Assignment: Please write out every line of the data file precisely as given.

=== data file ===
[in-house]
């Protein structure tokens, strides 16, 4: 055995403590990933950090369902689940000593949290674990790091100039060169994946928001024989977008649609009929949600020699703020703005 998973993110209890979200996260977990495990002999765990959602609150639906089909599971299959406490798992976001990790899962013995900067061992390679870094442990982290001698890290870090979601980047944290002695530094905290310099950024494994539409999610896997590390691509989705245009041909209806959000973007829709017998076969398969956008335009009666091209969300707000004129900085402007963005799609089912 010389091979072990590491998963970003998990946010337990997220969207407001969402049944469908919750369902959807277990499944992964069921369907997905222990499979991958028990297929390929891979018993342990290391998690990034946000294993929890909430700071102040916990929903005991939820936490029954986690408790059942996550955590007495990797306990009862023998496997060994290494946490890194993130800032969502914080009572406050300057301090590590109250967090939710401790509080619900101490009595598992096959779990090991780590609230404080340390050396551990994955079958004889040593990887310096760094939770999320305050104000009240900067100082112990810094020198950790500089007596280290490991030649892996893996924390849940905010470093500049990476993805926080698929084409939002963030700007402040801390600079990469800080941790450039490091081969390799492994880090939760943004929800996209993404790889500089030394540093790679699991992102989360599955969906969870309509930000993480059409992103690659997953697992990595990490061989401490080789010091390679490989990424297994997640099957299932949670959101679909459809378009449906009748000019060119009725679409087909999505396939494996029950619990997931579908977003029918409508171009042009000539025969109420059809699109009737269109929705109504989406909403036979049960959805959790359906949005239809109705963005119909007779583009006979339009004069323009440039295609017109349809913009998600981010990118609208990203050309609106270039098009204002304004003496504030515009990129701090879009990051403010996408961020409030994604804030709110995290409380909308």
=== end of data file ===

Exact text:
[in-house]
């Protein structure tokens, strides 16, 4: 055995403590990933950090369902689940000593949290674990790091100039060169994946928001024989977008649609009929949600020699703020703005 998973993110209890979200996260977990495990002999765990959602609150639906089909599971299959406490798992976001990790899962013995900067061992390679870094442990982290001698890290870090979601980047944290002695530094905290310099950024494994539409999610896997590390691509989705245009041909209806959000973007829709017998076969398969956008335009009666091209969300707000004129900085402007963005799609089912 010389091979072990590491998963970003998990946010337990997220969207407001969402049944469908919750369902959807277990499944992964069921369907997905222990499979991958028990297929390929891979018993342990290391998690990034946000294993929890909430700071102040916990929903005991939820936490029954986690408790059942996550955590007495990797306990009862023998496997060994290494946490890194993130800032969502914080009572406050300057301090590590109250967090939710401790509080619900101490009595598992096959779990090991780590609230404080340390050396551990994955079958004889040593990887310096760094939770999320305050104000009240900067100082112990810094020198950790500089007596280290490991030649892996893996924390849940905010470093500049990476993805926080698929084409939002963030700007402040801390600079990469800080941790450039490091081969390799492994880090939760943004929800996209993404790889500089030394540093790679699991992102989360599955969906969870309509930000993480059409992103690659997953697992990595990490061989401490080789010091390679490989990424297994997640099957299932949670959101679909459809378009449906009748000019060119009725679409087909999505396939494996029950619990997931579908977003029918409508171009042009000539025969109420059809699109009737269109929705109504989406909403036979049960959805959790359906949005239809109705963005119909007779583009006979339009004069323009440039295609017109349809913009998600981010990118609208990203050309609106270039098009204002304004003496504030515009990129701090879009990051403010996408961020409030994604804030709110995290409380909308």